A few sources have linked to a press release from the Academy of Motion Picture Arts and Sciences, or AMPAS, announcing that instead of ten Best Picture Nominees, the number of nominees will be between five to ten and the exact number, differing from year to year, will be announced on the same day when the nominees themselves are revealed. Specifics of the rule include:
“After much analysis by Academy officials, it was determined that 5% of first place votes should be the minimum in order to receive a nomination, resulting in a slate of anywhere from five to 10 movies.”
The release also expresses ideas and analysis from members including retiring Academy executive director Bruce Davis and quote “If there are only [ for example] eight pictures that truly earn that honor in a given year, we shouldn’t feel an obligation to round out the number.”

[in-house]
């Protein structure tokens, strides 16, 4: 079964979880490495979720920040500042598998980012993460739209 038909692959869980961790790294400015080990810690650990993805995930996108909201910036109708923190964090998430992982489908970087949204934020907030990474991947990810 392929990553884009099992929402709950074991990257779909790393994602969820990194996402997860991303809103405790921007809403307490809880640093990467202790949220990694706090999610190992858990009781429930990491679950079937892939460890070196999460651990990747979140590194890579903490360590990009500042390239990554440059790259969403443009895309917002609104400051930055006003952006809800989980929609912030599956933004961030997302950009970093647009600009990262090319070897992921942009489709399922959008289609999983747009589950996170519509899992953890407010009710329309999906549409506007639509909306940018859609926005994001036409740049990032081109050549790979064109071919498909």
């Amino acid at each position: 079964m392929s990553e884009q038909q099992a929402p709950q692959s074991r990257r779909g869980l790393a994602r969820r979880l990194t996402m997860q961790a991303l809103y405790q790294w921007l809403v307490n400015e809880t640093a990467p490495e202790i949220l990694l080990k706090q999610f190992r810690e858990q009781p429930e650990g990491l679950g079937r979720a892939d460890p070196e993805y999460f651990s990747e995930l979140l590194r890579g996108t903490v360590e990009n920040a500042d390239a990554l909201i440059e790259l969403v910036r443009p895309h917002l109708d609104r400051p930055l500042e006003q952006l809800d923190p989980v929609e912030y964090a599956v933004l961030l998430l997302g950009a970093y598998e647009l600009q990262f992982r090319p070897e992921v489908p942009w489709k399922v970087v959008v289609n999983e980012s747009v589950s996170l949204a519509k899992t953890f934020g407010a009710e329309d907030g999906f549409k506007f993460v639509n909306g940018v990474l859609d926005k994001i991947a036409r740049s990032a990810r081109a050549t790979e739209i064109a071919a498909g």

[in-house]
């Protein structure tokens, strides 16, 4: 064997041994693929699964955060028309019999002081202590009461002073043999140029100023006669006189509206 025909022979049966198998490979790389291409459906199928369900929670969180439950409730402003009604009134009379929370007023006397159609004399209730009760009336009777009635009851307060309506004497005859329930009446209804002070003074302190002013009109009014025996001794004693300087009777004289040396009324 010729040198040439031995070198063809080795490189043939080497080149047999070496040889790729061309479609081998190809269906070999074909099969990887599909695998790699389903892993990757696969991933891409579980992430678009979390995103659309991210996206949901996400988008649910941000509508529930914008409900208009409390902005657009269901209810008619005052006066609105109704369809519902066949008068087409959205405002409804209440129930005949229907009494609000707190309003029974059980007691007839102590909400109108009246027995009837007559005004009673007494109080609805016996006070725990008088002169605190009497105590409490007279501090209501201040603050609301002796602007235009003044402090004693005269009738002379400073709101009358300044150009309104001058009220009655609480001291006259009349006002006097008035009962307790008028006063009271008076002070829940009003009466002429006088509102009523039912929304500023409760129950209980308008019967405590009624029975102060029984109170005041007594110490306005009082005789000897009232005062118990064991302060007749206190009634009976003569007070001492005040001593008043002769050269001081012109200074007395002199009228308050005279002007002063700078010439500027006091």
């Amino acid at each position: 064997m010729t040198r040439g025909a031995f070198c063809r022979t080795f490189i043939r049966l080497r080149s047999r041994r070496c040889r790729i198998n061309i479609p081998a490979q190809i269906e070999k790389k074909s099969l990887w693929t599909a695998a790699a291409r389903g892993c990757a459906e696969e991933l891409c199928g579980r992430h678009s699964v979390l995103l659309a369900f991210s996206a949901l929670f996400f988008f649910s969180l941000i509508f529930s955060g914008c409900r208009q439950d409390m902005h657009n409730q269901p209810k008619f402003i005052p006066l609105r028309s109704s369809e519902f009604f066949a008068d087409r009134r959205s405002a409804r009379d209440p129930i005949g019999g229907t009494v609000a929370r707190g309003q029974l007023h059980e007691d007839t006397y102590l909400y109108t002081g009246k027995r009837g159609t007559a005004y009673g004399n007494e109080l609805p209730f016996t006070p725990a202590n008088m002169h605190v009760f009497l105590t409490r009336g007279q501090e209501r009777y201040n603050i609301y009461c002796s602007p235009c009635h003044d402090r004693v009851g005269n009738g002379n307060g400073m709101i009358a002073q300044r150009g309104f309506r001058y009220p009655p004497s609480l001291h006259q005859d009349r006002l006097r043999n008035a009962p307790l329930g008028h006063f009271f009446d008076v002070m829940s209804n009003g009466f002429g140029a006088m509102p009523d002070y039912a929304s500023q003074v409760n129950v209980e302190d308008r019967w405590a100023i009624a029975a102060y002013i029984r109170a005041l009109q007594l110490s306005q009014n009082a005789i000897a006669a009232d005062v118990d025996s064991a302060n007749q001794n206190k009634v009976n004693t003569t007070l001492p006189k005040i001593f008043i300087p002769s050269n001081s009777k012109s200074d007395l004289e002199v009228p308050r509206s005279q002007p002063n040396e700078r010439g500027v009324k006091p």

I tweeted that if us lowly bloggers and other real critics can constantly come up with a top ten list every year, so should the Academy. Others either talked about how this affects our speculation of which movies will be nominated, expressed cynicism about the quality of the nominees despite the change, greet the news with humor or express that they actually liked the idea. I’m calmer now, thinking about both sides of the argument. I believe that more than half of last year’s Best Picture nominees sucked, but it’s an improvement from 2009 and I can see what other might like in those ten movies. I also thought of the ten rule as a way from the Academy to introduce great movies to the public instead of just letting us remember the ones we did see. But even if this rule exist, I still hope that they still come up with ten, because I’m an idealist and crap like that.
So what do you guys think?